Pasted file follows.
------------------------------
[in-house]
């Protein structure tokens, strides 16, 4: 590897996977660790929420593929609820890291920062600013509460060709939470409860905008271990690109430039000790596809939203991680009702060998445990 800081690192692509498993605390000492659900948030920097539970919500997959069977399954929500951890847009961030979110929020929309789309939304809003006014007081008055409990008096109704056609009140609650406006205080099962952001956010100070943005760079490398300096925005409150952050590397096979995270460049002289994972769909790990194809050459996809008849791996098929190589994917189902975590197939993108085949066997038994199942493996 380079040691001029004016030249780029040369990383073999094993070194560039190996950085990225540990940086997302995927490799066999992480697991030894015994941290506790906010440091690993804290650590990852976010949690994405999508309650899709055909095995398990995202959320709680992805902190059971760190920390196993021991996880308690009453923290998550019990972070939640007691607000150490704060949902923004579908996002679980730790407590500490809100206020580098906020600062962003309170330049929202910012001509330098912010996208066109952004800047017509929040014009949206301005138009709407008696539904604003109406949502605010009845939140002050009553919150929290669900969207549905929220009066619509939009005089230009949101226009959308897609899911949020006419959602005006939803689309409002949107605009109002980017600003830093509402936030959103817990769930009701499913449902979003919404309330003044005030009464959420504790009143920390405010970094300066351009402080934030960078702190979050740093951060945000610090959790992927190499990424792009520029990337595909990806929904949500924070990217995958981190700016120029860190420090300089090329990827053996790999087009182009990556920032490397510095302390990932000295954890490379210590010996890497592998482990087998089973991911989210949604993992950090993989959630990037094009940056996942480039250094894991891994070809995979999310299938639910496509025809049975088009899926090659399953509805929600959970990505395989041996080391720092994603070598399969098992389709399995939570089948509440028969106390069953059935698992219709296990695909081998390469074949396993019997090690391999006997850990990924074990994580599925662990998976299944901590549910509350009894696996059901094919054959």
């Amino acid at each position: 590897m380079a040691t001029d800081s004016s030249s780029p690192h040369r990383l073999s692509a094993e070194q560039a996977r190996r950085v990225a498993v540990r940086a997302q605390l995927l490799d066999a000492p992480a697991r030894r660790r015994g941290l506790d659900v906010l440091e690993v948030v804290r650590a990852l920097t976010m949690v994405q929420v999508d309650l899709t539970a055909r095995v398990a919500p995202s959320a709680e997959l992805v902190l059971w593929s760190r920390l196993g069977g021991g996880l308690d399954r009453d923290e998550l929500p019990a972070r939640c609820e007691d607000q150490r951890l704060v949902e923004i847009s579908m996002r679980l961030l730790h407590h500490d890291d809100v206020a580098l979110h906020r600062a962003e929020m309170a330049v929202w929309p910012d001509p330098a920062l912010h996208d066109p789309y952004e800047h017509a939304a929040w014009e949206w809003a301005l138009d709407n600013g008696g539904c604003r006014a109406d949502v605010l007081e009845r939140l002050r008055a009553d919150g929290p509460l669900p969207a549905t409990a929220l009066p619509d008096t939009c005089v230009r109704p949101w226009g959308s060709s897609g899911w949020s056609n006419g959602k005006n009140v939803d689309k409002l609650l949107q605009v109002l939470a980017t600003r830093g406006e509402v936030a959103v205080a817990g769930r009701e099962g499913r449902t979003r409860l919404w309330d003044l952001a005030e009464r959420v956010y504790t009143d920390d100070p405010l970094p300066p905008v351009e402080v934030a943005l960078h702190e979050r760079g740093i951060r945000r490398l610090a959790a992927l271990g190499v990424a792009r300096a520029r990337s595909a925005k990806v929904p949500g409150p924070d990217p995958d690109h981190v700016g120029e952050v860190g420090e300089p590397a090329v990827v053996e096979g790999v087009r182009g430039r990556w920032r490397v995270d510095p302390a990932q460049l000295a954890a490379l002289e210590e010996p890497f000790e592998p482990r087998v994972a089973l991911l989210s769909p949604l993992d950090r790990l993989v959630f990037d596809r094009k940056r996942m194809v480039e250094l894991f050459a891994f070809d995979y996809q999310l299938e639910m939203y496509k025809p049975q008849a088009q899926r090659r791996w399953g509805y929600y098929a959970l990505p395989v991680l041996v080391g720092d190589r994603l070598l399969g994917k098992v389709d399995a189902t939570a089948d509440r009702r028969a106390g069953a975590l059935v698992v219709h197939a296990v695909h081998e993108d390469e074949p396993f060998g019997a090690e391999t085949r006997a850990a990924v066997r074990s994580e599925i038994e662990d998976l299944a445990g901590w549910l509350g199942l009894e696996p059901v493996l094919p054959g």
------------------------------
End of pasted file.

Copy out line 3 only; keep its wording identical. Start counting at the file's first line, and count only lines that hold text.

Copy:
């Amino acid at each position: 590897m380079a040691t001029d800081s004016s030249s780029p690192h040369r990383l073999s692509a094993e070194q560039a996977r190996r950085v990225a498993v540990r940086a997302q605390l995927l490799d066999a000492p992480a697991r030894r660790r015994g941290l506790d659900v906010l440091e690993v948030v804290r650590a990852l920097t976010m949690v994405q929420v999508d309650l899709t539970a055909r095995v398990a919500p995202s959320a709680e997959l992805v902190l059971w593929s760190r920390l196993g069977g021991g996880l308690d399954r009453d923290e998550l929500p019990a972070r939640c609820e007691d607000q150490r951890l704060v949902e923004i847009s579908m996002r679980l961030l730790h407590h500490d890291d809100v206020a580098l979110h906020r600062a962003e929020m309170a330049v929202w929309p910012d001509p330098a920062l912010h996208d066109p789309y952004e800047h017509a939304a929040w014009e949206w809003a301005l138009d709407n600013g008696g539904c604003r006014a109406d949502v605010l007081e009845r939140l002050r008055a009553d919150g929290p509460l669900p969207a549905t409990a929220l009066p619509d008096t939009c005089v230009r109704p949101w226009g959308s060709s897609g899911w949020s056609n006419g959602k005006n009140v939803d689309k409002l609650l949107q605009v109002l939470a980017t600003r830093g406006e509402v936030a959103v205080a817990g769930r009701e099962g499913r449902t979003r409860l919404w309330d003044l952001a005030e009464r959420v956010y504790t009143d920390d100070p405010l970094p300066p905008v351009e402080v934030a943005l960078h702190e979050r760079g740093i951060r945000r490398l610090a959790a992927l271990g190499v990424a792009r300096a520029r990337s595909a925005k990806v929904p949500g409150p924070d990217p995958d690109h981190v700016g120029e952050v860190g420090e300089p590397a090329v990827v053996e096979g790999v087009r182009g430039r990556w920032r490397v995270d510095p302390a990932q460049l000295a954890a490379l002289e210590e010996p890497f000790e592998p482990r087998v994972a089973l991911l989210s769909p949604l993992d950090r790990l993989v959630f990037d596809r094009k940056r996942m194809v480039e250094l894991f050459a891994f070809d995979y996809q999310l299938e639910m939203y496509k025809p049975q008849a088009q899926r090659r791996w399953g509805y929600y098929a959970l990505p395989v991680l041996v080391g720092d190589r994603l070598l399969g994917k098992v389709d399995a189902t939570a089948d509440r009702r028969a106390g069953a975590l059935v698992v219709h197939a296990v695909h081998e993108d390469e074949p396993f060998g019997a090690e391999t085949r006997a850990a990924v066997r074990s994580e599925i038994e662990d998976l299944a445990g901590w549910l509350g199942l009894e696996p059901v493996l094919p054959g």